Kenya Airways (KQ) got unsolicited advertisement worth millions of shillings after thousands of internet users in the UK tracked one of its flights for hours.
The move came after it emerged that British International Development Secretary Ms Priti Patel, who is embroiled in a major scandal back home, was aboard the flight.
The arrival of flight number KQ 100 at Heathrow Airport was covered live on all major TV channels.
Ms Patel was ordered back from Africa by Prime Minister Theresa May following controversy over her meetings with Israeli officials.
She left Nairobi aboard KQ 100 on Wednesday for the eight-hour flight.
More than 22,000 users tracked the flight on flightradar24.com.
And on Twitter, users tracked the development using the hashtag #HasPritiLandedYet.
TV stations deployed helicopters and tracked her limo as it snaked through the busy London streets to 10 Downing Street where she was set to meet with Mrs May.
BBC political editor Laura Kuenssberg said "some kind of development" was expected on Wednesday and Ms Patel's sacking seemed "almost inevitable now".
Ms Patel apologised on Monday to the PM about unauthorised meetings with Israeli politicians in August.
But there are now questions about further meetings held in September.
BBC diplomatic correspondent James Landale said the international development secretary had cut short her official trip to Uganda to fly back to the UK.
She landed at 15:10 GMT.
Ms Patel was formally reprimanded in Downing Street on Monday, where she was asked to give details about a dozen meetings she had with Israeli officials while on holiday, which were not sanctioned by the Foreign Office.
It has also now emerged that Ms Patel conducted two further meetings in September without government officials being present.
It is thought Lord Polak, honorary president of the Conservative Friends of Israel, was present at both meetings.
Ms Patel met Israeli public security minister Gilad Erdan in Westminster on 7 September.
Mr Erdan later tweeted about their meeting.
On 18 September she met foreign ministry official Yuval Rotem in New York.
It is not yet clear whether Ms Patel had informed the prime minister about these meetings or of her plans to look into giving tax-payers' money to the Israeli military to treat wounded Syrian refugees in the Israeli-occupied Golan Heights region - a request that was turned down as "inappropriate" by officials.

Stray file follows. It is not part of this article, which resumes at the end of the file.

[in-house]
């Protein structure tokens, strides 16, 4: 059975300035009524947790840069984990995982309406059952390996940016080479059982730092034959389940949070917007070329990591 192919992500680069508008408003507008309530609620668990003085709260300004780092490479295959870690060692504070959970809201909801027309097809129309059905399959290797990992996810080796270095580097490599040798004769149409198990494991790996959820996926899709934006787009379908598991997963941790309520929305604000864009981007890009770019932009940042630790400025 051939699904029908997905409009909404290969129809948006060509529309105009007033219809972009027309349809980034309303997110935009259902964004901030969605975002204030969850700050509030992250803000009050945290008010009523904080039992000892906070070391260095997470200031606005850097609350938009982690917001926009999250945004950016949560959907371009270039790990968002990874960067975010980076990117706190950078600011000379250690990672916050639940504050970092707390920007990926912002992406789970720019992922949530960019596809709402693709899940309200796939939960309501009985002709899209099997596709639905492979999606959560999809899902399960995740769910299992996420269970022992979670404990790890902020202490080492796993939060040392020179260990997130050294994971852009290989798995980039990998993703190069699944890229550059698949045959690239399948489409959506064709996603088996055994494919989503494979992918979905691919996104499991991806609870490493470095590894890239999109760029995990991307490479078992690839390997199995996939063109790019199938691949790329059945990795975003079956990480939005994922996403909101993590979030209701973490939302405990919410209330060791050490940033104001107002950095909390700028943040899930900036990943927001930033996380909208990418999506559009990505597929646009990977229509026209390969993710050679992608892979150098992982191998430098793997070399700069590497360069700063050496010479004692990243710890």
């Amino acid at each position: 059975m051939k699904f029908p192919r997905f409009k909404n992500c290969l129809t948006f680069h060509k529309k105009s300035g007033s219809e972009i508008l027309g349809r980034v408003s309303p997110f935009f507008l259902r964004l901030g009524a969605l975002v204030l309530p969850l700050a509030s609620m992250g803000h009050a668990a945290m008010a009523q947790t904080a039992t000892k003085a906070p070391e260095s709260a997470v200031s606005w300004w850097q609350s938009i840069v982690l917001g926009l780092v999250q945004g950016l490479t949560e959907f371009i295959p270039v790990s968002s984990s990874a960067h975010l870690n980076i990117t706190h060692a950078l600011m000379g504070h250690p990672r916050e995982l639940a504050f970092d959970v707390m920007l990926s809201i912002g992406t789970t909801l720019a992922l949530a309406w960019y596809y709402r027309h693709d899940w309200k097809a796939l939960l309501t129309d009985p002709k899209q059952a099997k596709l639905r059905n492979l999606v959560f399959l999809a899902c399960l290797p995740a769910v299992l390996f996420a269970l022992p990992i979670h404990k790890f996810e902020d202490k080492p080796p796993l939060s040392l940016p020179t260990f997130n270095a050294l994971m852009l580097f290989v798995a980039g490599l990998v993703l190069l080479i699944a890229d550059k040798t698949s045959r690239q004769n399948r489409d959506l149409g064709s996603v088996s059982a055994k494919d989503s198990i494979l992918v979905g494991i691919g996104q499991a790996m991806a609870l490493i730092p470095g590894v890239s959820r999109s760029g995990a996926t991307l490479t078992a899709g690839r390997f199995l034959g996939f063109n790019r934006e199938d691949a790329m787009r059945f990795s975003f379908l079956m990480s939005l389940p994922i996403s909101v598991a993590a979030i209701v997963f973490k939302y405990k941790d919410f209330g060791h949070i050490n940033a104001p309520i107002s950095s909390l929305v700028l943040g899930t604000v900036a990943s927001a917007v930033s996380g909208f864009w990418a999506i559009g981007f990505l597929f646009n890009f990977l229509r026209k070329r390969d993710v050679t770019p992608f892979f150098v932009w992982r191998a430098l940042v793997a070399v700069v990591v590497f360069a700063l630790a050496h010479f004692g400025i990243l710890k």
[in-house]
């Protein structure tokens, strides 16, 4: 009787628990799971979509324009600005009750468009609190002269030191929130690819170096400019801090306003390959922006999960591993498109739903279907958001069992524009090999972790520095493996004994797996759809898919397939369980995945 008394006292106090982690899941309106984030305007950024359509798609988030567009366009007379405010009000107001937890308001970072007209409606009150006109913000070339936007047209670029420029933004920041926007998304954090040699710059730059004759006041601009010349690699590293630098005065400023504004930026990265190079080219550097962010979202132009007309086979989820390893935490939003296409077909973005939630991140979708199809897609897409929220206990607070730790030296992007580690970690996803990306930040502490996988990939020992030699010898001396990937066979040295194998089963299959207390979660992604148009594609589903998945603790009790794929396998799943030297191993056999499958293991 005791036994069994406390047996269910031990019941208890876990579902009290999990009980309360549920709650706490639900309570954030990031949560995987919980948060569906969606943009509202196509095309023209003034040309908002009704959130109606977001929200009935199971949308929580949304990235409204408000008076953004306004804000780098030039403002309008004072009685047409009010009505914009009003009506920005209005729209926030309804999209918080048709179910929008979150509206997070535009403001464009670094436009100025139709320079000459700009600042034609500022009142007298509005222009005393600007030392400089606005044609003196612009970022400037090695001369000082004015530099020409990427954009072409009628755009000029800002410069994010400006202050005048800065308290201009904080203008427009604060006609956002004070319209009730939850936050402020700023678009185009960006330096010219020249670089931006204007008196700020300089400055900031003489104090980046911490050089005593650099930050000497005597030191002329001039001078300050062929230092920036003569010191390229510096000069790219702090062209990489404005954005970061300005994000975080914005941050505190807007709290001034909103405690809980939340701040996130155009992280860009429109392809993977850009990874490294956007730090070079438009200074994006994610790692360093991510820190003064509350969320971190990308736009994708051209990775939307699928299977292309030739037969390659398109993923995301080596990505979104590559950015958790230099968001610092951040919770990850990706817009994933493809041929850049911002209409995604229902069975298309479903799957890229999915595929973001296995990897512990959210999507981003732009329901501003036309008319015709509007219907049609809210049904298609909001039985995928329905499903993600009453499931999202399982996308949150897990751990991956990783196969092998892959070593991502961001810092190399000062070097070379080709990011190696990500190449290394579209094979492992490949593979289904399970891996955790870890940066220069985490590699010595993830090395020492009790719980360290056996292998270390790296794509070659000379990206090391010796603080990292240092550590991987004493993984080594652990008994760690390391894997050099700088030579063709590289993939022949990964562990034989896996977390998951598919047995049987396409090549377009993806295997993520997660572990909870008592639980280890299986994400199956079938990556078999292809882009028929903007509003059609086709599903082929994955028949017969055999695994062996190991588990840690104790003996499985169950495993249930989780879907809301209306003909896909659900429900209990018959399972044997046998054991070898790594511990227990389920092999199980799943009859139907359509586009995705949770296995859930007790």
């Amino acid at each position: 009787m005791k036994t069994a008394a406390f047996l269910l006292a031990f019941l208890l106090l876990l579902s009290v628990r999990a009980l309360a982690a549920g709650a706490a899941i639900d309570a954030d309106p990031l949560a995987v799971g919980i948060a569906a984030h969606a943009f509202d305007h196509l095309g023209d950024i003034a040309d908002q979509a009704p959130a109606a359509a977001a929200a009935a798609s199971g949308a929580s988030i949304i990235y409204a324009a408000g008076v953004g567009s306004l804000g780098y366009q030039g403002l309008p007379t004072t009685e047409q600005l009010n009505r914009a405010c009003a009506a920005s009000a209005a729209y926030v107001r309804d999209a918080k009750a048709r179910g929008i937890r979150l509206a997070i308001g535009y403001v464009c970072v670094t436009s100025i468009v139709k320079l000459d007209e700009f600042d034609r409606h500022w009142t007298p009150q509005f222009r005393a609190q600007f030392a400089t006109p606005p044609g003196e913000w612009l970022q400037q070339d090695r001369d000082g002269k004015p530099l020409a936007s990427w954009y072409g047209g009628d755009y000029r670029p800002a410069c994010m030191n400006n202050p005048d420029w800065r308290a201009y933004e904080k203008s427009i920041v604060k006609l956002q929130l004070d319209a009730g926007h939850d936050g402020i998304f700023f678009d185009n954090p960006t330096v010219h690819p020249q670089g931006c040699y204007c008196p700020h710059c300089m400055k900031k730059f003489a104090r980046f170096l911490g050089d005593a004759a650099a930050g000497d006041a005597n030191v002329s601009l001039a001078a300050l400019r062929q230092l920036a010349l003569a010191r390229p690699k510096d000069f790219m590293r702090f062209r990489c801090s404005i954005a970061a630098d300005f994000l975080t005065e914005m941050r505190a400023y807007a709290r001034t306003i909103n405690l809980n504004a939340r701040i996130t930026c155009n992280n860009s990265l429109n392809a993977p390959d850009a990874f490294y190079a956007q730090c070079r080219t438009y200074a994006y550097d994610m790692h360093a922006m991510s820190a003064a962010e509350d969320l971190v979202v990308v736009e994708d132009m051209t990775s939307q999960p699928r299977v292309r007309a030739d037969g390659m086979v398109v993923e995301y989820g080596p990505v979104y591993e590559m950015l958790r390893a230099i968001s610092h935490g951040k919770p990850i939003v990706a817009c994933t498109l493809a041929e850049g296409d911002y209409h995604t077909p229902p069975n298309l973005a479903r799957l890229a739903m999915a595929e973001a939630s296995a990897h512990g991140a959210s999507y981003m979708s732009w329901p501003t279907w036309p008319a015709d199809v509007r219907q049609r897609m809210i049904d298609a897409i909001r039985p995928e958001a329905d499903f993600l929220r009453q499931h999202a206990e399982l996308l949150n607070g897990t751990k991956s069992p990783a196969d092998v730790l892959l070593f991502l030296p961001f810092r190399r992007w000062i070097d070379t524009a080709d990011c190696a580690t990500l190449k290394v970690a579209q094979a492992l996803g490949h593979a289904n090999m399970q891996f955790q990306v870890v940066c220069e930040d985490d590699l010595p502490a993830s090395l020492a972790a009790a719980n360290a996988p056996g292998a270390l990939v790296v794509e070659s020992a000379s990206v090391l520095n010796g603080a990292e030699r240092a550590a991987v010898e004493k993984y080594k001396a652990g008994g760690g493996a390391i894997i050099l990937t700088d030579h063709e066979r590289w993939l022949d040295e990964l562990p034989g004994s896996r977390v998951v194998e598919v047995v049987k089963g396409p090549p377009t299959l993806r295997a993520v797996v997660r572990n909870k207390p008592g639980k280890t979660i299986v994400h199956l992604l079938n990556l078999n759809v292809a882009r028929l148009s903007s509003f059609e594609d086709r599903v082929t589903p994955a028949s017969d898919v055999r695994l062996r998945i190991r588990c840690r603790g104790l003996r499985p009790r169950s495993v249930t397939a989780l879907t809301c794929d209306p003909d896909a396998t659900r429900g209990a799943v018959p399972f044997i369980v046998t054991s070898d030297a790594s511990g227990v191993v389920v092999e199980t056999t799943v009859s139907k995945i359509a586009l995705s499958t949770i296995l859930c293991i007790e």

In a further development on Wednesday, the Israeli Haaretz newspaper reported that in August, she visited an Israeli military field hospital in the Golan Heights - the UK, like other members of the international community, has never recognised Israeli control of the area seized from Syria in the 1967 Six-Day War.
There was no immediate comment from the Department for International Development on the report.
Ms Patel was forced to correct the record earlier this week about the number of meetings that she had attended and when the Foreign Office had been notified about them.
The MP said she had been wrong to suggest to the Guardian that Foreign Secretary Boris Johnson knew of the trip in advance when he had only learnt about it while it was under way.
In the Commons on Tuesday, Foreign Office minister Alistair Burt - who was in Israel on official business at the same time as Ms Patel's unofficial visit in August – said that Downing Street regarded the matter "as closed" after Ms Patel had been reprimanded by the prime minister and reminded of her obligations under the ministerial code.
Ms Patel, who has been an MP since 2010, is a long-standing supporter of Israel and a former vice-chairman of Conservative Friends of Israel.
Former Labour lord chancellor Lord Falconer told BBC Radio 4's Today: "She should not be colluding with a foreign government – it doesn't matter if it's an ally or not... to do it in that secretive way makes her look like she's much more the emissary of the Israeli government than a member of the British government."
Former Conservative international development minister Sir Desmond Swayne said that even if Ms Patel was forced to quit, just a week after Defence Secretary Sir Michael Fallon resigned for inappropriate behaviour, it would not be a "catastrophe".
"There are 22 Cabinet ministers and there are plenty of people who are talented to step into their shoes," he told BBC's Victoria Derbyshire. "It will not be a huge destabilisation."
In a letter to Mrs May, Labour's shadow Cabinet Office minister Jon Trickett called on the prime minister to either call in her independent adviser on ministerial standards to investigate, or "state publicly and explain your full reasons for why Priti Patel retains your confidence".
However, Conservative MP Nadhim Zahawi – a member of the parliamentary foreign affairs committee - told BBC Two's Newsnight that he believed some of the criticism facing Ms Patel was down to the fact she was a pro-Brexit campaigner during the EU referendum.
He said Ms Patel was not having "clandestine" meetings with "an enemy state" and that the Foreign Office was made aware of the meetings while she was in Israel.